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Michael Flynn, Lead Researcher, Global Detention Project. Immigration Detention and the Aesthetics of Incarceration. Oxford Immigration Detention Workshop, 21 May 2010. What is the Global Detention Project?
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Immigration Detention and the Aesthetics of Incarceration
Oxford Immigration Detention Workshop, 21 May 2010
A research project on the role detention plays in states’ responses to global migration, with a focus on the policies and physical infrastructures of detention.
1) to develop a measurable and regularly updated baseline for analyzing the growth and evolution of detention practices and policies;
2) to encourage scholarship in this often under-studied aspect of the immigration phenomenon;
3) to facilitate accountability and transparency in the treatment of detainees.
80 countries: 1,200 sites of detention (including 450 prisons and 450 immigration detention facilities).
United States: 350 detention sites (only 27 of which are dedicated immigration detention facilities), total budgeted capacity of 33,000.
EU 27:250-350 detention sites, of which there are some 170 dedicated facilities with a total capacity of 34,000.
Total est. global immigration detention pop.: 100,000 (???)
Immigration detention is closely related to criminal incarceration. States have responded to this association in schizophrenic fashion, bolstering detention practices to deter undesirable aliens while endeavoring to disguise the penal aspects of detention through misleading names and laws. The result is that the phenomenon of immigration detention, when looked at globally, is extraordinarily difficult to characterize, a fact that has ramifications in efforts to protect the rights of detained persons and construct appropriate immigration policies.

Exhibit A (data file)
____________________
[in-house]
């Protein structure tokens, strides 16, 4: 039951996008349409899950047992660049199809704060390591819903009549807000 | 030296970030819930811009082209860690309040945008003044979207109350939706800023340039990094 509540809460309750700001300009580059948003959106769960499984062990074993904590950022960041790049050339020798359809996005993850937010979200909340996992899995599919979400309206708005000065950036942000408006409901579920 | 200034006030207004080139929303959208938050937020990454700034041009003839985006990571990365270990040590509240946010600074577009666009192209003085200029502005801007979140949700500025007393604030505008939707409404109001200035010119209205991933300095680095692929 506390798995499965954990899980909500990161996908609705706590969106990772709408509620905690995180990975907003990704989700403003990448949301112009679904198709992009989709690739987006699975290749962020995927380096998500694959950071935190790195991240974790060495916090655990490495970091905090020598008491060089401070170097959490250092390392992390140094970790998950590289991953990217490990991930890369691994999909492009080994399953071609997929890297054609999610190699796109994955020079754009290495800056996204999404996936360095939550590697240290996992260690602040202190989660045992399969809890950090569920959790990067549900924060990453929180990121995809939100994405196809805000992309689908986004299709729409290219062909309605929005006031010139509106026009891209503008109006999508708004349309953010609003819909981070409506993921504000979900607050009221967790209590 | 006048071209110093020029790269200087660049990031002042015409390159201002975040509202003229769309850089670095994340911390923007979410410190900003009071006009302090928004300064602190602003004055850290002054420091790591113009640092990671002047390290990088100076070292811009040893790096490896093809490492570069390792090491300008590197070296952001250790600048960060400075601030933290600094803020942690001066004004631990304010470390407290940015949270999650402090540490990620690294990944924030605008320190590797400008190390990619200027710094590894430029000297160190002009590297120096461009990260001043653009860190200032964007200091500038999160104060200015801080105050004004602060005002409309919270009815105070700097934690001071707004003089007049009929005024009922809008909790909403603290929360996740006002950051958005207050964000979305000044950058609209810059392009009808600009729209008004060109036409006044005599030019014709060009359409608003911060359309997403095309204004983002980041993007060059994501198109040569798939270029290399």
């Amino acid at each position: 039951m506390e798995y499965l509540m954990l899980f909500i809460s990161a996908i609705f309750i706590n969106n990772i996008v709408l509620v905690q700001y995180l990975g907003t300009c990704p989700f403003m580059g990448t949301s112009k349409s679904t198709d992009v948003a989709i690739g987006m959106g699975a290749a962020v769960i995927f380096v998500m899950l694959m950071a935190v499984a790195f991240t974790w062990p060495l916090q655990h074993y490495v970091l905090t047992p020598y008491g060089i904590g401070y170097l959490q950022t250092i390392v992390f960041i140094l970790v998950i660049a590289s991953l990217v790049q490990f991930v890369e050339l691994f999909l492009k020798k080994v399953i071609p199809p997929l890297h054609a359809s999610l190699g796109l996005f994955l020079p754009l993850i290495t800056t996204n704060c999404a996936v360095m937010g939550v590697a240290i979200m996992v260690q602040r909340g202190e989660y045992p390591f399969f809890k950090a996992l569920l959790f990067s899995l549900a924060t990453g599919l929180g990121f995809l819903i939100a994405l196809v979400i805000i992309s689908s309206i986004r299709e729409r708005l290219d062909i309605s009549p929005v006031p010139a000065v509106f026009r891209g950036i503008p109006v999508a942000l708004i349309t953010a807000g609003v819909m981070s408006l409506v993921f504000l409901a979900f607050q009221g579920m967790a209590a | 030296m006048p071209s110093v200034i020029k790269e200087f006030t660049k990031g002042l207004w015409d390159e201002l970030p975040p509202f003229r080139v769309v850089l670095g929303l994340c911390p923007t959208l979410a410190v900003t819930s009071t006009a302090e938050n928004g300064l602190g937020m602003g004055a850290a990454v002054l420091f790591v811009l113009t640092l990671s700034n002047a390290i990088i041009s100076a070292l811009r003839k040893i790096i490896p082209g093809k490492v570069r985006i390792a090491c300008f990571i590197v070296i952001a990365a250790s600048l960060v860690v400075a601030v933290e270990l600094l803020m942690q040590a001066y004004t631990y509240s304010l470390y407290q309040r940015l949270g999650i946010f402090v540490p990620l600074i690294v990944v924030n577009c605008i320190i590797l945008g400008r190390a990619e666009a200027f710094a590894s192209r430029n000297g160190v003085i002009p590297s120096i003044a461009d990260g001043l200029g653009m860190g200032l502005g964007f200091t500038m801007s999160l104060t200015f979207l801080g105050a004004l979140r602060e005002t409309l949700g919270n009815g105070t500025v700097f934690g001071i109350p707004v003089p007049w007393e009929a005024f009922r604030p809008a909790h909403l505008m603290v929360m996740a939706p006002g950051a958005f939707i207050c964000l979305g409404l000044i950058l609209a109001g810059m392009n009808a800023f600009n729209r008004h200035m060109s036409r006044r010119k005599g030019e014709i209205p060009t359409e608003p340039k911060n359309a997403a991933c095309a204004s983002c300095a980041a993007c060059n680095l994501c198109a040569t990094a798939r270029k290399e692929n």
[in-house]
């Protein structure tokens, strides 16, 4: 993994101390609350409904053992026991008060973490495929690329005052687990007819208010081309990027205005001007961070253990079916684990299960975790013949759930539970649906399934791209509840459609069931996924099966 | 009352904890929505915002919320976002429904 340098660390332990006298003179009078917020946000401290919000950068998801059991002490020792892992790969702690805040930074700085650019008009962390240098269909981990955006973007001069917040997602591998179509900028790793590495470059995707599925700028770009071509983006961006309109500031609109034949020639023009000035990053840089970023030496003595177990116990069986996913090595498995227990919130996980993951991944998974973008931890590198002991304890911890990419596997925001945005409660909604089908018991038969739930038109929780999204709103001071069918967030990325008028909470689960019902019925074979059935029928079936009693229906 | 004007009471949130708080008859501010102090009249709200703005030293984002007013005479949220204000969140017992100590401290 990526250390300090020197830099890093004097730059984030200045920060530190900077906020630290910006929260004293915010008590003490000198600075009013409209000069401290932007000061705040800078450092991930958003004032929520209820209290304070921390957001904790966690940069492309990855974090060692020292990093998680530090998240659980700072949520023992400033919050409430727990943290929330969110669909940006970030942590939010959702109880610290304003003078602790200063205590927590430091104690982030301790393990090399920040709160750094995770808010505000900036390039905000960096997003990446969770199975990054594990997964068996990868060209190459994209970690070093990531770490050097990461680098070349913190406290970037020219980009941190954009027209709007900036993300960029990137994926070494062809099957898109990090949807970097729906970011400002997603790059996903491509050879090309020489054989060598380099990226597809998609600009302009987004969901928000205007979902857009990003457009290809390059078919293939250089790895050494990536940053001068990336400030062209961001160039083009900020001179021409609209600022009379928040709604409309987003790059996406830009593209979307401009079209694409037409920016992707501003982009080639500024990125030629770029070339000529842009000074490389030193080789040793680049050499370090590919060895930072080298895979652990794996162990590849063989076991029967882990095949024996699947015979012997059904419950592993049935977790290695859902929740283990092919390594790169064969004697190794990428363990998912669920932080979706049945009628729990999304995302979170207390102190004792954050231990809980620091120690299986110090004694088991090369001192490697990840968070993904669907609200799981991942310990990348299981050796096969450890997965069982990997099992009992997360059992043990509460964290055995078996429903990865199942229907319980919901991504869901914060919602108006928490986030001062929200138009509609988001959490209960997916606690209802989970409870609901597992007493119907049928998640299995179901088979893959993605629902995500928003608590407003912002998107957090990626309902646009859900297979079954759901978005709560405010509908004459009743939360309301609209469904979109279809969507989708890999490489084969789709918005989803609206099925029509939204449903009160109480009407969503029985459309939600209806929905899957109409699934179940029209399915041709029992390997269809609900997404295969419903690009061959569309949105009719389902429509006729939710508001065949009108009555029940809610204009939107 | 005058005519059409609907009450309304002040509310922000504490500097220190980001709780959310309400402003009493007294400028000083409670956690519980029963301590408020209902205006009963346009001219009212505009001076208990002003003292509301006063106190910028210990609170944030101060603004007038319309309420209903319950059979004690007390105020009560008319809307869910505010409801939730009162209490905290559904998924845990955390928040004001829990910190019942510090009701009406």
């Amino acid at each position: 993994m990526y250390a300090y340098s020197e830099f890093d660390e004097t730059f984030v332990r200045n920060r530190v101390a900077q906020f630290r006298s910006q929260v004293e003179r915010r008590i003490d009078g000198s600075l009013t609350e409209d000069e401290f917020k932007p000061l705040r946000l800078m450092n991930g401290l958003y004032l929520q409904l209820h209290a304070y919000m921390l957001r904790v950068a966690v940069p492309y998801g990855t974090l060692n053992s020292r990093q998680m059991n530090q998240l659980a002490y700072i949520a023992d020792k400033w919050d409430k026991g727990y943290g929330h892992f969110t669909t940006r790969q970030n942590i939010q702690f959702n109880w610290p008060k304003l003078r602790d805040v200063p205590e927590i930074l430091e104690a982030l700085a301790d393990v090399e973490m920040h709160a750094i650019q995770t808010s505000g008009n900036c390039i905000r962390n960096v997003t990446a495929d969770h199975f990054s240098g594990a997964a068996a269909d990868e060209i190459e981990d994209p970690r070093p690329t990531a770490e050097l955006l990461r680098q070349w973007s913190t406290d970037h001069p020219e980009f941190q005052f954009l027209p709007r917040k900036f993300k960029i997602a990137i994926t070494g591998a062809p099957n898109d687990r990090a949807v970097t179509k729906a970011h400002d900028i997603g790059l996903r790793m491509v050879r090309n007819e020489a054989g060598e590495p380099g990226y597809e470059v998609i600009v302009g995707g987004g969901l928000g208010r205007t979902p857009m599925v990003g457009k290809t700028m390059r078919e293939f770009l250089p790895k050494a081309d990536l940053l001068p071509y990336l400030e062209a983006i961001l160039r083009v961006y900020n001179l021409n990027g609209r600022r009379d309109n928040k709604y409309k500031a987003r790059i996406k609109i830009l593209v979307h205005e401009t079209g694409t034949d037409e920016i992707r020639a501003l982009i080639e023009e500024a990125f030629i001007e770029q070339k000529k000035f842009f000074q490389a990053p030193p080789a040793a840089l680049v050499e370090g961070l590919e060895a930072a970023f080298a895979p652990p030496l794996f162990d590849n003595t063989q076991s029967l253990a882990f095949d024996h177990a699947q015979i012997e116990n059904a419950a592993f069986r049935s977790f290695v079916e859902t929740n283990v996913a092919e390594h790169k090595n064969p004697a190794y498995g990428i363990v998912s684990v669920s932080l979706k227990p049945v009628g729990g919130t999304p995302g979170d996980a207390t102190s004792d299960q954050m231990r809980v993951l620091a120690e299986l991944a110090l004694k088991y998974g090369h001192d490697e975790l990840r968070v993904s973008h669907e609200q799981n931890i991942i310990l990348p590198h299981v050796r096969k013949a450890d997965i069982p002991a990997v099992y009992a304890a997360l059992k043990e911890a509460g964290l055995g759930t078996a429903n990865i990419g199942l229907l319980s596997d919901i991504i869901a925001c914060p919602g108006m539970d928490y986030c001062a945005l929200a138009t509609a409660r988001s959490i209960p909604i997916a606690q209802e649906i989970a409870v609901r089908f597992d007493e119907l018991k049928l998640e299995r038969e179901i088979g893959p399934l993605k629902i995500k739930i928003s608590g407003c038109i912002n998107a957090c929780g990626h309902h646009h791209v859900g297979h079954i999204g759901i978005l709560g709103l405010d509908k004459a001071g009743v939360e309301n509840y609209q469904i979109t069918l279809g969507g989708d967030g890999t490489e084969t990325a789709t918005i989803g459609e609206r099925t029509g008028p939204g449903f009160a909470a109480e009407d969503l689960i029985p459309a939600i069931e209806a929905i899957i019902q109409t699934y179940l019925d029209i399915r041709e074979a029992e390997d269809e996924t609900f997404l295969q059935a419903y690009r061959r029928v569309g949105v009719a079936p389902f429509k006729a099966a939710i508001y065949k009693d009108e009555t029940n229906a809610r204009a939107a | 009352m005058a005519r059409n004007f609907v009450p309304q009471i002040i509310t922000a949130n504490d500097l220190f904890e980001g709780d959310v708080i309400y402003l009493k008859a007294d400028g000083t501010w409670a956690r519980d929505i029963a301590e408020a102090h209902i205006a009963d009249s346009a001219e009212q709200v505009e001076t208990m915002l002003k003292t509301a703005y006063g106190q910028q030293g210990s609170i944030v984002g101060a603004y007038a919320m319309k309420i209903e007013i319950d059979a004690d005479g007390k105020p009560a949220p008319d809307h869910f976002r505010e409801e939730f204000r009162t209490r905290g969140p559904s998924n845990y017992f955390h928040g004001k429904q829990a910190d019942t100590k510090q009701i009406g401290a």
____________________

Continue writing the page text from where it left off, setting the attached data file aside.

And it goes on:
Illustrative cases: Turkey and the United States
The deprivation of liberty of non-citizens because of their status.
What is deprivation of liberty?
Locking people up against their will.
Who is a non-citizen?
Irregular immigrants, asylum seekers, refugees, victims of trafficking, stateless persons.
What are sites of deprivation of liberty?
The problem at the heart of this paper.
What does it mean, “open” or closed” detention “camp”?
The Holocaust and summer vacation. Inappropriate to associate immigration detention with either of these concepts, and broad use of the term “camp” to refer to all detention centers undermines the fact that there are some sites of detention, especially in the developing world, that do in fact reflect aspects of camps.
Obvious contradiction with the concept of detention.
Fails to capture complex nature of custody in “reception centers” for asylum seekers.
Fails to distinguish between the myriad types of detention facilities.
Like the term “open,” fails to transmit the complex nature of custody in all detention centers.
(coding the aesthetics of detention)
police, military, prison services, immigration agencies
1. Security contractors (Serco, Corrections Corporation of America)
2. Non-profit agencies (Red Cross)
“To facilitate removal [of aliens] … detention and other forms of custody are constitutionally permissible to prevent individuals from fleeing or endangering public safety. However … if the circumstances of detention become excessive in relation to these noncriminal purposes, then detention may be improperly punitive and therefore unconstitutional.” (Kalhan 2010)
How to translate permissible forms of administrative detention into reality, develop measures for assessing whether current methods are excessive, design “soft” or alternatives forms of custody based on best practices.
Construct data that will allow scholars to compare detention practices across an array of disparate cases.